Actually, your response quite quite prompt!
In answer to your questions:
No - this was not a default judgment. The judgment was entered following a full trial before a municipal court.
The parties are in Wisconsin. The underlying (void) judgment results from a municipal citation.
Direct appeal is no longer an option, for time has tolled. So - based on review of the law - I suspect I am limited (force to resort) to collateral attack before a higher court (State circuit court) for, perhaps, injunctive relief, etc.
I have already moved the municipal court to vacate this civil judgment, but was cut very short. Appealed that ruling to circuit court - but failed to serve opposing side (the municipal court had said it would serve notice to its subcontractor attorney.... but no proof exists that it did). So reviewing court dismissed for lack of service.
I believe is it void for at least two (2) reasons:
First reason is based on Wis. Stat. 802.06(4)
Which governs pleadings, motions, and pretrial practice.
I filed a motion to dismiss for lack of personal jurisdiction. This was filed approx 100 days prior to the trial being held.
This immediately obligated the court to hear and decide the motion (sometime before entering judgment).
The court proceeded to trial, conviction, and sentencing without EITHER:
a) calling the matter for argument
b) making any explicit finding during trial (in fact, the words "jurisdiction" and "motion" were never spoken at the trial.
c) nor did the court enter any order deferring the motion hearing to any particular time.
The second reason goes to the jurisdictional challenge itself, as it is commonly held that "jurisdiction once, challenged, must first be decided" before a court obtains necessary jurisdiction to proceed to adjudication. There is ample federal case law which states this in a variety of ways.
Thus, the court proceeded without all necessary jurisdiction. The judgment is therefore void.
No. Civil. A municipal citation - a ticket.
Yes. I understand those things. The municipality has subject matter jurisdiction (although I've read such jurisdiction can be lost for a number of reasons... but that is not the issue here).
Again, this was not a default judgment. I appeared to argue my motion... the court instead proceeded directly to trial.
The point now is that I filed a pretrial motion to dismiss, challenging personal jurisdiction. This placed the burden on the municipality to prove jurisdiction (when in pretrial status). The court was required by law (the 802.06(4) I referred you to) to hear and decide that motion BEFORE trial.
The court did not do so.
Further, by failing to make a ruling on the motion, the court denied me my right to appeal that ruling.... having made no ruling, there was no decision to appeal.
The court simply assumed jurisdiction.... and proceeded.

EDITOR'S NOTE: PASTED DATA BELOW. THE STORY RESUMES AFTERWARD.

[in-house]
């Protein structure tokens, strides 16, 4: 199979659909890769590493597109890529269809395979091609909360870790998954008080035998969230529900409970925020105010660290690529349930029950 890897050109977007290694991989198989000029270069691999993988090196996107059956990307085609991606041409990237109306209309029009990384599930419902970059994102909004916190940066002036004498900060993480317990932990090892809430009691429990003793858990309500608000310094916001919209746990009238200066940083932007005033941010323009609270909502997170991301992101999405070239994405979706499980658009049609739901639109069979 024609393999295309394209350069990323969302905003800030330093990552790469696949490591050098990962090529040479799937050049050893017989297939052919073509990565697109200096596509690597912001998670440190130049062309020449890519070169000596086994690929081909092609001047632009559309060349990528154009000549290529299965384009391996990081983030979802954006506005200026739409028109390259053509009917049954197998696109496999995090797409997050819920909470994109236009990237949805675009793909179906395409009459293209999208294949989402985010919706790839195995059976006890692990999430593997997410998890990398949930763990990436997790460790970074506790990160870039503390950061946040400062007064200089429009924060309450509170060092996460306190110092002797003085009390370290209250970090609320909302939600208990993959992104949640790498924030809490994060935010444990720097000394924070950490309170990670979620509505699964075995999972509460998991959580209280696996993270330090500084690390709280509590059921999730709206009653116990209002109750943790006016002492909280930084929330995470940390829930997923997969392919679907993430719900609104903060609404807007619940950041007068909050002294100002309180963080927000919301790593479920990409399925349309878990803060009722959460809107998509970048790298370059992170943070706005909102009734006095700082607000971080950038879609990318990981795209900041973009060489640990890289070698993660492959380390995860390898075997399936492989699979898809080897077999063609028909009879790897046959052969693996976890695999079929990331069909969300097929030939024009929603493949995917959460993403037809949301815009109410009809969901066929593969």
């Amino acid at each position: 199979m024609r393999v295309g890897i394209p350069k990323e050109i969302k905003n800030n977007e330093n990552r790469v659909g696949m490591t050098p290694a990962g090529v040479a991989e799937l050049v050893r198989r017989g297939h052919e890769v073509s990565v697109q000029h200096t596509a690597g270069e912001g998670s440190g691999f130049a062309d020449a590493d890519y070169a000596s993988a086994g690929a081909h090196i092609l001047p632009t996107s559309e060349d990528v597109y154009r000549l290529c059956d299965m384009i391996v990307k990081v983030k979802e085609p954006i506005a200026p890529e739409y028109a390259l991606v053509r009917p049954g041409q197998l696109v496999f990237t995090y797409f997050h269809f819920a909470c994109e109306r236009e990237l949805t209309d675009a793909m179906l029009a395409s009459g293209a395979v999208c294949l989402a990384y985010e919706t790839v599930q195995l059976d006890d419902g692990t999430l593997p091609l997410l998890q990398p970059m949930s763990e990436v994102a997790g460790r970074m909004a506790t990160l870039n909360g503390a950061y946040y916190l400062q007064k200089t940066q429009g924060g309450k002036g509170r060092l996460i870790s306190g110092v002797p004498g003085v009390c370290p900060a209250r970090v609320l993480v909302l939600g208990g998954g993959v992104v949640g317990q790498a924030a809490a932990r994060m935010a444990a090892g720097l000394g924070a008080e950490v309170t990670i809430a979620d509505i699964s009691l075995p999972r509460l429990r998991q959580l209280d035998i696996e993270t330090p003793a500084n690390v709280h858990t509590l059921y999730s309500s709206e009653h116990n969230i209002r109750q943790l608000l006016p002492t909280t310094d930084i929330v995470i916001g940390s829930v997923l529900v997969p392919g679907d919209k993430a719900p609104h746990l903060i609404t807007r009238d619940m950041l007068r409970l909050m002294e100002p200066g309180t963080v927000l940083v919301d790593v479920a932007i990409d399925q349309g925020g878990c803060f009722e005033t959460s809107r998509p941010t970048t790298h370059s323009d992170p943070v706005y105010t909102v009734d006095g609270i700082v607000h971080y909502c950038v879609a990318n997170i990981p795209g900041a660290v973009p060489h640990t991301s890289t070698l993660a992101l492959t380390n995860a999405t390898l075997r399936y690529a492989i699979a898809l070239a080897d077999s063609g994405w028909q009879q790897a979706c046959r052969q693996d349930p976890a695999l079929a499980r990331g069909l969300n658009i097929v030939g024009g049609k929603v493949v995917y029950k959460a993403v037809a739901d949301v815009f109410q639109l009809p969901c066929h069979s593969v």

The court proceeded to trial in the face of the statutory mandate requiring it first hear and decide the jurisdictional challenge - where the municipality had the burden of proof.
They don't have to prove personal jurisdiction when the act complained of occurred in their jurisdiction - what the citation or ticket was for.They just have to prove subject matter jurisdiction.
What was the ticket or citation for?
I feel we're wandering into the weeds, Fred...
Wisconsin Statutes governing Municipal Courts:
800.01(2) The municipal court has jurisdiction over a defendant when any of the following conditions is met:
Wisconsin Statutes, section 802.06:(2) How presented.
DISCLAIMER: Answers from Experts on JustAnswer are not substitutes for the advice of an attorney. JustAnswer is a public forum and questions and responses are not private or confidential or protected by the attorney-client privilege. The Expert above is not your attorney, and the response above is not legal advice. You should not read this response to propose specific action or address specific circumstances, but only to give you a sense of general principles of law that might affect the situation you describe. Application of these general principles to particular circumstances must be done by a lawyer who has spoken with you in confidence, learned all relevant information, and explored various options. Before acting on these general principles, you should hire a lawyer licensed to practice law in the jurisdiction to which your question pertains.
The responses above are from individual Experts, not JustAnswer. The site and services are provided “as is”. To view the verified credential of an Expert, click on the “Verified” symbol in the Expert’s profile. This site is not for emergency questions which should be directed immediately by telephone or in-person to qualified professionals. Please carefully read the Terms of Service (last updated February 8, 2012).